Lord Thomas hits back at criticism of judicial decision making
22 May 2017
The Lord Chief Justice has hit back for the second time against the ‘unprecedented’ levels of attack to which judges have been subjected in the aftermath of the Brexit ruling and at the lack of government support.
Giving this year’s Lionel Cohen lecture at the Hebrew University in Jerusalem, Lord Thomas said the judiciary had been ‘drawn into what some have characterised as political decision making – the characterisation used by those who oppose the decision as a decision being made not on the law, but for political or other impermissible purpose’.
What was of ‘greater concern’ still, he said, was ‘the unprecedented nature of attacks made on the judiciary for such decisions by those who characterise the decisions as political’.
Lord Thomas was one of three judges, with Sir Terence Etherton and Lord Justice Sales, labelled ‘enemies of the people’ in a Daily Mail front page the day following the High Court ruling in the Miller case.
The ruling, upheld by the Supreme Court on 24 January, said Brexit could not be triggered by the government acting alone but required a vote in parliament beforehand.
With both main parties agreed on giving effect to the referendum result to leave the EU, the government was by then assured a Brexit Bill would get through with little or no delay.
Pro-Brexit papers nonetheless excoriated the judges, accusing them of an attempt to subvert the will of the people. An early Daily Mail online headline – removed within hours – even referred to Sir Terence Etherton as an ‘openly gay ex-Olympic fencer’.
Much to the dismay of the legal community, the government didn’t immediately come to the support of its judges. The Lord Chancellor, Liz Truss, only did so days later and in terms less than convincing.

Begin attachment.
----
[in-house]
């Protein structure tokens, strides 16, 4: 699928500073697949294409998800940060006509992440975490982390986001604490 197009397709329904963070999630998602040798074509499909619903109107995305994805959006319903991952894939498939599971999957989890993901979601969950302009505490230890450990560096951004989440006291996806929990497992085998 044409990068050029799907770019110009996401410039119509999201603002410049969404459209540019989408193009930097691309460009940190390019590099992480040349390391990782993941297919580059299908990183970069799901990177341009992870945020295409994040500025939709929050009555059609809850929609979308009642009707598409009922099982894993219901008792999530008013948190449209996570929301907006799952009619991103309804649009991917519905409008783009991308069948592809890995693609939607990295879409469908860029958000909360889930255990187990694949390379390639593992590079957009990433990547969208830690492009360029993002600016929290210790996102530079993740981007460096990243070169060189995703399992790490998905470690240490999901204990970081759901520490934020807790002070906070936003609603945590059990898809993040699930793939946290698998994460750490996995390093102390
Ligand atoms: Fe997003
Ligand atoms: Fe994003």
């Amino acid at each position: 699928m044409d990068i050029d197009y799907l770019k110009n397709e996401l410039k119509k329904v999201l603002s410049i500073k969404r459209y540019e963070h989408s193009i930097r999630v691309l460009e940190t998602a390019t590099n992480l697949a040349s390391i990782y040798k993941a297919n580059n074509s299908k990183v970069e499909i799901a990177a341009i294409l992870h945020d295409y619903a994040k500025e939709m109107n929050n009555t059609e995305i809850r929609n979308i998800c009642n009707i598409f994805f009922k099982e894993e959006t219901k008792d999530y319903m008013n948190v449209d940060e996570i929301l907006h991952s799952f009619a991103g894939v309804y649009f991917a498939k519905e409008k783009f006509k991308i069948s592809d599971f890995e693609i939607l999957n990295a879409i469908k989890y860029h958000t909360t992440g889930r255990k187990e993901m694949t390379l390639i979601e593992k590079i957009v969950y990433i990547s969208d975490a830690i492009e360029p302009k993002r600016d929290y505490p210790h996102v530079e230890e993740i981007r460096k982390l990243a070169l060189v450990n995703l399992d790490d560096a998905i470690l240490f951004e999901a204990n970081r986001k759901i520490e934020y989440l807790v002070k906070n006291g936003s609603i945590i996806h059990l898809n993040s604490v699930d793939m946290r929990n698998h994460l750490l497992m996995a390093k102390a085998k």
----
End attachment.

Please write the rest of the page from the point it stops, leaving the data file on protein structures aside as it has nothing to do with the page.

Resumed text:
This kept the field open for Leave campaigners to continue with their verbal assault on judges. Commenting on Lord Thomas’s suggestion a few weeks later that the government should consider more non-custodial sentences as a way of dealing with prison over-population, Tory backbencher Philip Davies MP said the Lord Chief Justice’s ‘left-wing view of the world’ showed he was ‘out of touch with the public he is supposed to serve’.
That same week, Times commentator Melanie Phillips took aim at Baroness Hale for throwing ‘a judicial hand grenade’ when using the article 50 case as an example of the separation of powers doctrine in a talk to law students in Malaysia. Mentioning the case, Phillips said, was a ‘lapse of judgement’ that made the only female justice unfit to succeed Lord Neuberger when he retires in November.
Lord Thomas started the fight back a week later when he gave his annual press conference. Asked by Daily Mail legal reporter Steve Doughty whether there should be criticism of judges’ in newspapers, Lord Thomas replied: “It depends where the dividing line is between criticism and abuse’.
The Lord Chief Justice used the same words at the end of March when he appeared before the House of Lords Constitution Committee. The Miller case, he added, was the first time in his whole career he had to ask for police assistance.
In the meantime, Liz Truss had caused further consternation when she gave evidence to the same committee on 1 March, saying judges should get used to having to explain their work so they could regain the public’s trust.
Although the Lord Chancellor said she was committed to a strong and independent judiciary, she said people valued a free press just as much. She declined once again to bring her support specifically to the judges who had been targeted in the course of the Brexit proceedings.
Two months ago, on Brexit day, Lord Neuberger also came out against Truss, telling House of Lords Constitution Committee that Lord Chancellor had a duty to defend judges from press attacks.
Lord Thomas’s latest comments were made as part of his lecture on the need for cohesion within the judiciary and for a system of governance, which he said were essential to perform its core responsibilities.
The Lord Chief Justice said he would address the specific issue of the relationship of the judiciary with the press in a separate lecture, the Michael Ryle Memorial Lecture in Westminster next month.
This story was first published on Solicitors Journal on 22 May 2017 and is reproduced by kind permission